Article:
Film preview: Fade to Black
CEO’s battle for a dignified death
The fight for voluntary euthanasia in Australia has been a long and laborious matter: effecting change was even beyond the best efforts of a resourceful and dynamic corporate executive, who died frustrated.
His story is told in the feature documentary Fade to Black, screening at the 2017 Byron Bay Film Festival.
Peter Short was the hard-driving CEO of Shell Coles Express in Australia, a $6 billion-a-year business with more than 5,000 employees.
On his 57th birthday he was diagnosed with terminal oesophageal cancer and told he was likely to die within nine months. Peter was a man used to being in charge, and faced with the likelihood of a painful and undignified death, he decided to exercise some control in that too.
Violent suicide is ruled out, so he tries to source the lethal and illegal drug Nembutal, favoured by end-of-life practitioners in Europe.
Peter comes across Dr Rodney Syme, a 79-year-old who operates outside of the law, supplying Nembutal and providing advice to dying or suffering patients.
A man of action right up until the last days, Peter dedicated himself to sparking a national debate about voluntary euthanasia in Australia.
He teamed up with Dr Syme, Greens Senator Richard Di Natale and other well-known profile euthanasia advocates to introduce an assisted dying law in Australia but is soon frustrated by the pace of change. More than 28 assisted dying bills have been introduced and failed in Australia over the past two decades, and this latest attempt will likely become the 29th failed attempt.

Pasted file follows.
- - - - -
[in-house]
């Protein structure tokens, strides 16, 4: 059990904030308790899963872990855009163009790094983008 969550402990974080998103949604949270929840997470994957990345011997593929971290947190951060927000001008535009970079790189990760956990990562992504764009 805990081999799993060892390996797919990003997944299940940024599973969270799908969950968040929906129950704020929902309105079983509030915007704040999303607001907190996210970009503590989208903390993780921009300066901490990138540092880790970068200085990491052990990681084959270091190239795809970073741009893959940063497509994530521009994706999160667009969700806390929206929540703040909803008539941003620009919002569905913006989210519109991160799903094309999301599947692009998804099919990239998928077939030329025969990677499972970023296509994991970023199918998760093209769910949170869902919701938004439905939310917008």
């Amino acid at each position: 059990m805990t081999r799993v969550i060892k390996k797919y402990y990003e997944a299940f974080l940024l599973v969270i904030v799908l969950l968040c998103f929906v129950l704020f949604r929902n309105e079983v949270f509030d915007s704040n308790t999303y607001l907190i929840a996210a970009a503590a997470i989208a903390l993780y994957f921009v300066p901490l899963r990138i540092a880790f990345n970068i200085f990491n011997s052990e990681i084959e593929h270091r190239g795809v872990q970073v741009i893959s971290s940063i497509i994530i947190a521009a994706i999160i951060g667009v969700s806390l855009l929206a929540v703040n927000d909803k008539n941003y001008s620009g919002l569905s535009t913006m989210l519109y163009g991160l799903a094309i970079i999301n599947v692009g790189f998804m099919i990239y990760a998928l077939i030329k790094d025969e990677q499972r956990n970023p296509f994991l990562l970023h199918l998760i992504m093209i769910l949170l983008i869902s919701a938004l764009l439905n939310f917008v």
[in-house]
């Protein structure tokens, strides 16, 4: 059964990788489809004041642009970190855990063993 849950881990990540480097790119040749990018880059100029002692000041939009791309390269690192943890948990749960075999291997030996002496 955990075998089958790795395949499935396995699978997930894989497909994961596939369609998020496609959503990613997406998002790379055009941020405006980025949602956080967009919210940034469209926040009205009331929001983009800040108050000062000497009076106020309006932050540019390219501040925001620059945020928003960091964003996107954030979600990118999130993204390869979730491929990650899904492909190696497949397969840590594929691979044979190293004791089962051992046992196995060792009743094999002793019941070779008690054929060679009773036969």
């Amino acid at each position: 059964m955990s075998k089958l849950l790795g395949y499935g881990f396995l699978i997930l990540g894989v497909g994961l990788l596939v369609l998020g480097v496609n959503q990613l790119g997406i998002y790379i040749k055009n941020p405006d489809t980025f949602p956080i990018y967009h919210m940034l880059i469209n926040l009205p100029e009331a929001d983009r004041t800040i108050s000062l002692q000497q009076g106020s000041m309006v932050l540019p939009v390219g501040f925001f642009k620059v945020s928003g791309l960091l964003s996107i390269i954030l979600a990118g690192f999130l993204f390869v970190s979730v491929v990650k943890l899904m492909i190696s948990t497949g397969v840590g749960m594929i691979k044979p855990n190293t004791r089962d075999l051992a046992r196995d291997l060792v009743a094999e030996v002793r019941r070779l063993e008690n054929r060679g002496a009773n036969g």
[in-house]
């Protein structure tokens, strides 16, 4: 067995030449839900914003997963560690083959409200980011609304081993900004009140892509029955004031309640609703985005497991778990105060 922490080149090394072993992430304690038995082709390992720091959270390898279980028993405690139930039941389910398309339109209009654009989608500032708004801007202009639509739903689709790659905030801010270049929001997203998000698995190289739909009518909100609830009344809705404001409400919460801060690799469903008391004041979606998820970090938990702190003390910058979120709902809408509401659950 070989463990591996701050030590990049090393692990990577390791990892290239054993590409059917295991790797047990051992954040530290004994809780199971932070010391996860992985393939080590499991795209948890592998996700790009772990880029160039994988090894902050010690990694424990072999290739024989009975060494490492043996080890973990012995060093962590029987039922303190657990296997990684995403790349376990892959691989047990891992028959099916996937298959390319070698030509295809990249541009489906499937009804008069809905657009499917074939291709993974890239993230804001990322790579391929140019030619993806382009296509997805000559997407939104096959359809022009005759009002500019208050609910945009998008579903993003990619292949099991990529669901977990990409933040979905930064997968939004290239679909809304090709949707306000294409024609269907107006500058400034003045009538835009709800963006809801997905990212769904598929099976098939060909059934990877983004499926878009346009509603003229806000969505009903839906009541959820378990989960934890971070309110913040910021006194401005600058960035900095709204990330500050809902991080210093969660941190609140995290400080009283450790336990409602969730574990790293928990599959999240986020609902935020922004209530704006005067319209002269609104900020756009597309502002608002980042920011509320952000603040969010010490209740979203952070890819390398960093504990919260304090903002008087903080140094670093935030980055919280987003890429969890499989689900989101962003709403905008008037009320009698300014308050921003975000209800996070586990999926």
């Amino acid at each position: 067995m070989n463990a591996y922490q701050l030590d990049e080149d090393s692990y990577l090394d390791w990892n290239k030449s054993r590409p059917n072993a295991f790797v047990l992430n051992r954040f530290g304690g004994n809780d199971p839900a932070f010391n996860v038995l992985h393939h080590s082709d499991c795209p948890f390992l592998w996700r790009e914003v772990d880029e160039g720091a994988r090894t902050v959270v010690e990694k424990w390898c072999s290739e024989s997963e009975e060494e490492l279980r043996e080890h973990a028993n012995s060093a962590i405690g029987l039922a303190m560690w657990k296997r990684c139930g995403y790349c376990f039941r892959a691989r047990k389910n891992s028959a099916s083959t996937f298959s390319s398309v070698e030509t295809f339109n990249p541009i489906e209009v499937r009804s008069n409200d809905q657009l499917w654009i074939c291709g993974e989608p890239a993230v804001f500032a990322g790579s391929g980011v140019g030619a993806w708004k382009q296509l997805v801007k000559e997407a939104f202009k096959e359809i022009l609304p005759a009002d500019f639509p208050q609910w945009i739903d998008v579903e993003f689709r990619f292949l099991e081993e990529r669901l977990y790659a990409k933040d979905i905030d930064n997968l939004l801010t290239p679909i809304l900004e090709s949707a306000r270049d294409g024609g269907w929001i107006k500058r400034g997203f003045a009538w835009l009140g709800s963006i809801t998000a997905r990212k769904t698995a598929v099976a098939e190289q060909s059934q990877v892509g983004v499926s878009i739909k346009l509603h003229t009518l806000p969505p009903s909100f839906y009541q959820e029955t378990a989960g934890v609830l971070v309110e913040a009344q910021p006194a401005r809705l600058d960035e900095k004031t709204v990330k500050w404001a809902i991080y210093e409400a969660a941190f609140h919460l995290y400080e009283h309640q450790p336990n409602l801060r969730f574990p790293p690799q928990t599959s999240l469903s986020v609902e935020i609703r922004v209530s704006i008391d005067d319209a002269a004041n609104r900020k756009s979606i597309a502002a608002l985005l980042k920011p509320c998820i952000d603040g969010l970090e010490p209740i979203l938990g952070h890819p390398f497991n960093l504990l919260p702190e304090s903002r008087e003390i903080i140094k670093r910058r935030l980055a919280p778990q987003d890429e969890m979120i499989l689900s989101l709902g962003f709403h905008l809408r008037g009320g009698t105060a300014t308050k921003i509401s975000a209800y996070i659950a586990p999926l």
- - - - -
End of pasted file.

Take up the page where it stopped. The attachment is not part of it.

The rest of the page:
His proposal is met with loud and sustained opposition from religious groups who argue that allowing suffering people to end their own lives will lead to widespread abuse and social breakdown.
When he meets an 80-year-old former school teacher who wants to die not because she is terminally ill, but because she is lonely and believes her life has run its course, his own views are challenged. Where does the line get drawn?
The debate becomes even murkier with the views of Dr Philip Nitschke, he first person to legally help a patient die under a short lived voluntary euthanasia law in the Northern Territory.
Twenty years on, Nitschke’s views have become too extreme for many advocates of voluntary euthanasia, and some blame them for the continued failure for laws to pass in Australia.
Peter tries to get a meeting with then Prime Minister Tony Abbot. He thinks that if he can personally appeal to the highest lawmaker in the land he might increase the chances of a law passing. After months of trying, he finally receives a phone call, but is left disappointed with his response.
As Peter’s health declines he is faced with the harrowing decision about whether to die naturally or end his own life with the Nembutal he had acquired months earlier.
While following Peter’s story, the film explores the issue of assisted dying from every angle with the perspective of major political, media and social figures in Australia.
Fade to Black is screening twice at the Byron Bay Film Festival: at the Regent in Murwillumbah on Saturday, October 14 at 6pm, and at the Byron Community Centre on Sunday, October 15 at 11.30am. Tickets on sale now via bbff.com.au
The Byron Bay Film Festival is illuminated with two dazzling red carpet gala events in the heart of town. Opening Night offers a chance for industry networking and a taste of the flavour of the festival to come, and features a highlight film screening. The culminating celebration event is an exciting night of recognition for filmmakers, the festival, Byron Bay, and the international film industry, and not to be missed. Early ticket purchases are recommended to avoid disappointment to these two popular events.
The 11th Annual Byron Bay Film Festival is held on Friday 6 – Sunday 15 October 2017 in multiple venues throughout Byron Bay and surrounding suburbs.
For full article download PDF